Albin Kurti, Prime Minister of Kosovo: “Russia presses to increase instability on the EU borders” | International

Albin Kurti has spent more than half of his 47 years fighting for Kosovo’s independence and international recognition. This former activist was elected prime minister with a large majority in 2021. He arrived in Brussels this Wednesday with a tight agenda to negotiate a way out of the latest crisis with Belgrade, the one that comes after his decision to end license plates and identity documents Serbs in your country. He first met with NATO Secretary General Jens Stoltenberg and on Thursday with the EU’s High Representative for Foreign Policy Josep Borrell and Serbian President Aleksandar Vucic. Kurti has carefully prepared his messages. He highlights one above all: Serbia is a faithful ally of Russia, the invader of Ukraine, which has become a threat to the stability of the West. Her country, on the other hand, is on the other side: that of NATO, the EU and the United States.

Ask. Is there really a risk of open conflict between Serbia and Kosovo, as you declared days ago?

Response. There is great tension because Belgrade refuses to accept the crimes committed in the war in Kosovo. For example, of the Racak massacre, on January 15, 1999, they say that it did not exist. They deny the crime. In addition, they do not recognize our independence and have carried out 48 operations around our border: 28 are military and 20 are gendarmerie.

P. Since when?

R. Since 2001. Now they have increased their relations with Russia. Last year there were 104 joint military activities between Serbia and Russia. Gazprom owns 56% of Serbia’s oil industry, and there is an office of the Russian Ministry of Defense in Belgrade, within the Serbian Ministry of Defense. The last meeting between the Serbian president, Aleksandar Vucic, and [Vladímir] Putin took place on November 25 last year. In ten years, they have had 19 meetings.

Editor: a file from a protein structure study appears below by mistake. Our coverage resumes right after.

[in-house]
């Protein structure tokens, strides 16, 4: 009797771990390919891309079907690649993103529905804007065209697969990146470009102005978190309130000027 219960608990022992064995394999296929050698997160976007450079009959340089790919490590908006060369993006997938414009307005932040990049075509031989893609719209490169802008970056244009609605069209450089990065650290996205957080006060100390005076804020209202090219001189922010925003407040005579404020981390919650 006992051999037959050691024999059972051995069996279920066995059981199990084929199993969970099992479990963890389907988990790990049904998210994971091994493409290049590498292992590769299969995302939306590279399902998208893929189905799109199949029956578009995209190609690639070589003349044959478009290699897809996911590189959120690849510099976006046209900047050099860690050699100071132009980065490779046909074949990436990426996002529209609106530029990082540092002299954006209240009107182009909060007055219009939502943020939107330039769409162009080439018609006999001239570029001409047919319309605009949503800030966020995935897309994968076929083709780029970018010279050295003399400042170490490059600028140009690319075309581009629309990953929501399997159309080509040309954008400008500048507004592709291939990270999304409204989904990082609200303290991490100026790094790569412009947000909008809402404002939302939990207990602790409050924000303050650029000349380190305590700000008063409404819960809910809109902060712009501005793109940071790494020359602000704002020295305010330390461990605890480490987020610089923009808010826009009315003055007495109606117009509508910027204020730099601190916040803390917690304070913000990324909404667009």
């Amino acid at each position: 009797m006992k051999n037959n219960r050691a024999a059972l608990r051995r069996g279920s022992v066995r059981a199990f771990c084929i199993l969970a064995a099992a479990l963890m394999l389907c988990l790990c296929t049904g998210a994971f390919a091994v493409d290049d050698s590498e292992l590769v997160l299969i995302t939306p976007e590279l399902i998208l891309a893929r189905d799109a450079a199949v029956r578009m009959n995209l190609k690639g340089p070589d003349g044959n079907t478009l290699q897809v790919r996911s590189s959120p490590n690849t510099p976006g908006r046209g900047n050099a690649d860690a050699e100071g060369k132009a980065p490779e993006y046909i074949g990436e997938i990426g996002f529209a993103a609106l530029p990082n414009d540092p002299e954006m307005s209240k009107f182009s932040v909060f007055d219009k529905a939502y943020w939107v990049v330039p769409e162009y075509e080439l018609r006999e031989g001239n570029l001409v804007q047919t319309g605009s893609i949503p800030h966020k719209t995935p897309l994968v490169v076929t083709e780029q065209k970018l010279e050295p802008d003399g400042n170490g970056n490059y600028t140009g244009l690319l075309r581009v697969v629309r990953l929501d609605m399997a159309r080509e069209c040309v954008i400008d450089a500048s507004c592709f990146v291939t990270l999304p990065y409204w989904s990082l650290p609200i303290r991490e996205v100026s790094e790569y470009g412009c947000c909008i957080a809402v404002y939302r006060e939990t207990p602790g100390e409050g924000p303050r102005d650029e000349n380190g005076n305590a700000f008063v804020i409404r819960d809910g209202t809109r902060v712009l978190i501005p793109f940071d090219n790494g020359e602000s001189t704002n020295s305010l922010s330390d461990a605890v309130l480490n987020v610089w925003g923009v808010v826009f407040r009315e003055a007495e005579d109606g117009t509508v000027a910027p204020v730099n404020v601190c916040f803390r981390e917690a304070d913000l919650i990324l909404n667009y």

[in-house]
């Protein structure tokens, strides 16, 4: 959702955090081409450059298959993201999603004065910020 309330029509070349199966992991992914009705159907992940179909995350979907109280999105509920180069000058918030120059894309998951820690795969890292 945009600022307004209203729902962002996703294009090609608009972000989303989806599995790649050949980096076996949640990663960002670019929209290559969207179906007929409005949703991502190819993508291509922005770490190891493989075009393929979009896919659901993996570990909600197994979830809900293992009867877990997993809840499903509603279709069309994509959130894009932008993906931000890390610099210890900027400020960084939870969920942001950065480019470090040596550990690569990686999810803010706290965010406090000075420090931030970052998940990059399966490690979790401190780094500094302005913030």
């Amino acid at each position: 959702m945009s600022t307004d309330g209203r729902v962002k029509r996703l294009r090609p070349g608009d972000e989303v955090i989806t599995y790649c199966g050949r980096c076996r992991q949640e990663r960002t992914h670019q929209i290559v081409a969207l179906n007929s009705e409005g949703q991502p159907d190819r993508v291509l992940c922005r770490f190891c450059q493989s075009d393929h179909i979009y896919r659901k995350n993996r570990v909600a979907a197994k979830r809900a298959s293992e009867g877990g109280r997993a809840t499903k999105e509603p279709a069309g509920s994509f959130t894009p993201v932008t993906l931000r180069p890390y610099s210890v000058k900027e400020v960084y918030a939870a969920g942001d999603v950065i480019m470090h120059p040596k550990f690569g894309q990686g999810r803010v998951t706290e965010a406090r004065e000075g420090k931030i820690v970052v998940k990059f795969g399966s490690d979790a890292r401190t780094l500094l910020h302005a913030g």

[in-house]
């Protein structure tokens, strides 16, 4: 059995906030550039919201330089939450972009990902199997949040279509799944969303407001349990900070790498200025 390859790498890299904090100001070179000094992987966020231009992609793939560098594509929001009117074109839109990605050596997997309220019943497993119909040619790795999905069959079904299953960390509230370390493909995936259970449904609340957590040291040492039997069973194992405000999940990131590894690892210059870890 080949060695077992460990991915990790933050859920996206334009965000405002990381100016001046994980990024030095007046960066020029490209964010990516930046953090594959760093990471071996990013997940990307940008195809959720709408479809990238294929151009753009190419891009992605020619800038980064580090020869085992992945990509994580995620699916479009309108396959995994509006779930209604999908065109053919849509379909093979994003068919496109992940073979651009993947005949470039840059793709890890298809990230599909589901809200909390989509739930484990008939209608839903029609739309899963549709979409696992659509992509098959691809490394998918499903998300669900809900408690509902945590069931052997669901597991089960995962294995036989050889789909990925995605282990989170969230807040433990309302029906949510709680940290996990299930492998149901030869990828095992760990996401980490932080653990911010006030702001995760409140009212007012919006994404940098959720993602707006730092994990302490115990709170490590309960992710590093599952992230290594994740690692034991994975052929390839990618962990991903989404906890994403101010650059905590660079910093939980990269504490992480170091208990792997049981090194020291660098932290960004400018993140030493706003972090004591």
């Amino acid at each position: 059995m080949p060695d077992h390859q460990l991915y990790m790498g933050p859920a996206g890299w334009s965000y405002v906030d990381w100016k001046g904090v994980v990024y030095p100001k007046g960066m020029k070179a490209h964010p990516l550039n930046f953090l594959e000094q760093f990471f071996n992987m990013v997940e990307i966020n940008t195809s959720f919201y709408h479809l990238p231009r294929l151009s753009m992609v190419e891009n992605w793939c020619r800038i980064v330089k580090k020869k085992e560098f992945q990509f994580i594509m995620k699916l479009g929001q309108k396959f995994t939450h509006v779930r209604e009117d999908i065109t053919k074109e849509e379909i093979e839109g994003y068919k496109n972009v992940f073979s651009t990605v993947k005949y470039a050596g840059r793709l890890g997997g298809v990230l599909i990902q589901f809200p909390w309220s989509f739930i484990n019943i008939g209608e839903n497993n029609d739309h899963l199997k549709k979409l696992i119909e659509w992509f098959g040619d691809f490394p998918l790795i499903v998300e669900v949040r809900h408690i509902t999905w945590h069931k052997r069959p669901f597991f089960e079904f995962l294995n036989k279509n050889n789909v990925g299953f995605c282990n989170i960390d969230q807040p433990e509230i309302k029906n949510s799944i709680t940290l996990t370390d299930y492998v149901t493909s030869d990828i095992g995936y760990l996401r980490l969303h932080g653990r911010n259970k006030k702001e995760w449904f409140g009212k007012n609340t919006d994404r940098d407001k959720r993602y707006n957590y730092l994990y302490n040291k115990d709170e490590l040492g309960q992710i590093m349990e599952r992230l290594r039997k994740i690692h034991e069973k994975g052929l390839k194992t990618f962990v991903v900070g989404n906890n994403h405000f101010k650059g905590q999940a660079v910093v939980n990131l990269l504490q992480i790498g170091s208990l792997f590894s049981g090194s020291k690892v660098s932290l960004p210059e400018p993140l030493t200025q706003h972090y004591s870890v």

P. Are you trying to say that Russia is pressing to increase tension on the borders of the European Union?

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R. Yes. I believe that the despotic President Putin hates the EU and is a man of war who seeks to destabilize the European continent. He started out feeling nostalgic for the Soviet Union and ends up feeling nostalgic for the Russian empire. He is obsessed with Kosovo.

P. Why?

R. He regards NATO’s intervention in 1999 to stop Serbia’s genocide in Kosovo as the most unique event in international relations since the fall of the Berlin Wall. Make a comparison. He says: “If NATO could do it in Kosovo, I can do it in Ukraine.” He wants to show that just as Western intervention in Iraq and Afghanistan was unsuccessful, success in Kosovo is only temporary. We want to show the opposite, that Kosovo is a resounding success story. In this sense, NATO’s defense of Kosovo is important, but also NATO’s defense of Kosovo.

P. Knowing this context, do you think it was the best time to make the decision on license plates and identity documents in the area of ​​the Kosovo Serb minority that has increased tension?

R. Serbia agreed that from January 2018 it would no longer give out car plates with names of cities from Kosovo. Furthermore, these car plates are illegal in my country and we have facilitated the conversion with financial incentives of up to 5,000 euros per car. However, the problem on July 31 is due to a huge disinformation campaign by Serbia saying that we were going to confiscate the travel documents of Serbs coming to Kosovo. It isn’t true. We don’t take anything away from them. We gave them an additional document that says they are entering another country, as Serbia has been doing for 11 years with every Kosovar who crosses the border. It is a reciprocal, legal and peaceful measure, they are the ones who use illegal structures to erect barricades and shoot at our police.

P. Yes, but was this the right time?